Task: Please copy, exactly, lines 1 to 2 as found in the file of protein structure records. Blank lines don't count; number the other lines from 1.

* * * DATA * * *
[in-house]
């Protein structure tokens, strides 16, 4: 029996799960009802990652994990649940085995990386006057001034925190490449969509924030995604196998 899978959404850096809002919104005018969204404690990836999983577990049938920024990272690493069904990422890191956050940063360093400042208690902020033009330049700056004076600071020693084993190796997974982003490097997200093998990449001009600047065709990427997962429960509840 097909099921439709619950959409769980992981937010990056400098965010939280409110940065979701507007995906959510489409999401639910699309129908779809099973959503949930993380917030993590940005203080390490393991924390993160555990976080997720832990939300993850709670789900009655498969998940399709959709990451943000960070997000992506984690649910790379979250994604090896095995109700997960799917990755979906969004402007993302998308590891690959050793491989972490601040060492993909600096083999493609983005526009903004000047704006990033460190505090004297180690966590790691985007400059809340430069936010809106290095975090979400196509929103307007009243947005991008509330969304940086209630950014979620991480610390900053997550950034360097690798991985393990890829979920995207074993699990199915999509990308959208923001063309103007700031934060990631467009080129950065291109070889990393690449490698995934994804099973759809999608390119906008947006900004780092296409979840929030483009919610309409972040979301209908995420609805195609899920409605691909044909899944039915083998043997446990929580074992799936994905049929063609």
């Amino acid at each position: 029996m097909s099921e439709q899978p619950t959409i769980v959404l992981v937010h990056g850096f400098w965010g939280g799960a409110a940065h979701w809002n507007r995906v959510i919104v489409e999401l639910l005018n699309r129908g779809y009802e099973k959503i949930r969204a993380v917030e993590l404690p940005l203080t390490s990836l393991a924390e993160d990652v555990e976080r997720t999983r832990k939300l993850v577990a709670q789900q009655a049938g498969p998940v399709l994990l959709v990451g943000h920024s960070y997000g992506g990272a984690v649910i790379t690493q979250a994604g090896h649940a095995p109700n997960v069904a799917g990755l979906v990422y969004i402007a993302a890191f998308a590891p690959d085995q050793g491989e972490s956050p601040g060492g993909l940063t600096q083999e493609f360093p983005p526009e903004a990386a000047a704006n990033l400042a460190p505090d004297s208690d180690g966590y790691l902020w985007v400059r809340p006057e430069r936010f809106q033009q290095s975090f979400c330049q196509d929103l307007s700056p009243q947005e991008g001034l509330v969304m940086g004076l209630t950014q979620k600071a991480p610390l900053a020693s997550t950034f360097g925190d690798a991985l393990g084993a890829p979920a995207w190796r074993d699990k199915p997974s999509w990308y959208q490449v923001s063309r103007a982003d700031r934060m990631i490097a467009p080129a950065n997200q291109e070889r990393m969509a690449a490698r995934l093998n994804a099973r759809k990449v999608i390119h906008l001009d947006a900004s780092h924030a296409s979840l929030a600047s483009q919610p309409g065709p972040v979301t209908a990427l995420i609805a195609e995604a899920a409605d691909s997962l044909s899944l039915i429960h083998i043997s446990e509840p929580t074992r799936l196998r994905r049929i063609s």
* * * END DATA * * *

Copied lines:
[in-house]
């Protein structure tokens, strides 16, 4: 029996799960009802990652994990649940085995990386006057001034925190490449969509924030995604196998 899978959404850096809002919104005018969204404690990836999983577990049938920024990272690493069904990422890191956050940063360093400042208690902020033009330049700056004076600071020693084993190796997974982003490097997200093998990449001009600047065709990427997962429960509840 097909099921439709619950959409769980992981937010990056400098965010939280409110940065979701507007995906959510489409999401639910699309129908779809099973959503949930993380917030993590940005203080390490393991924390993160555990976080997720832990939300993850709670789900009655498969998940399709959709990451943000960070997000992506984690649910790379979250994604090896095995109700997960799917990755979906969004402007993302998308590891690959050793491989972490601040060492993909600096083999493609983005526009903004000047704006990033460190505090004297180690966590790691985007400059809340430069936010809106290095975090979400196509929103307007009243947005991008509330969304940086209630950014979620991480610390900053997550950034360097690798991985393990890829979920995207074993699990199915999509990308959208923001063309103007700031934060990631467009080129950065291109070889990393690449490698995934994804099973759809999608390119906008947006900004780092296409979840929030483009919610309409972040979301209908995420609805195609899920409605691909044909899944039915083998043997446990929580074992799936994905049929063609």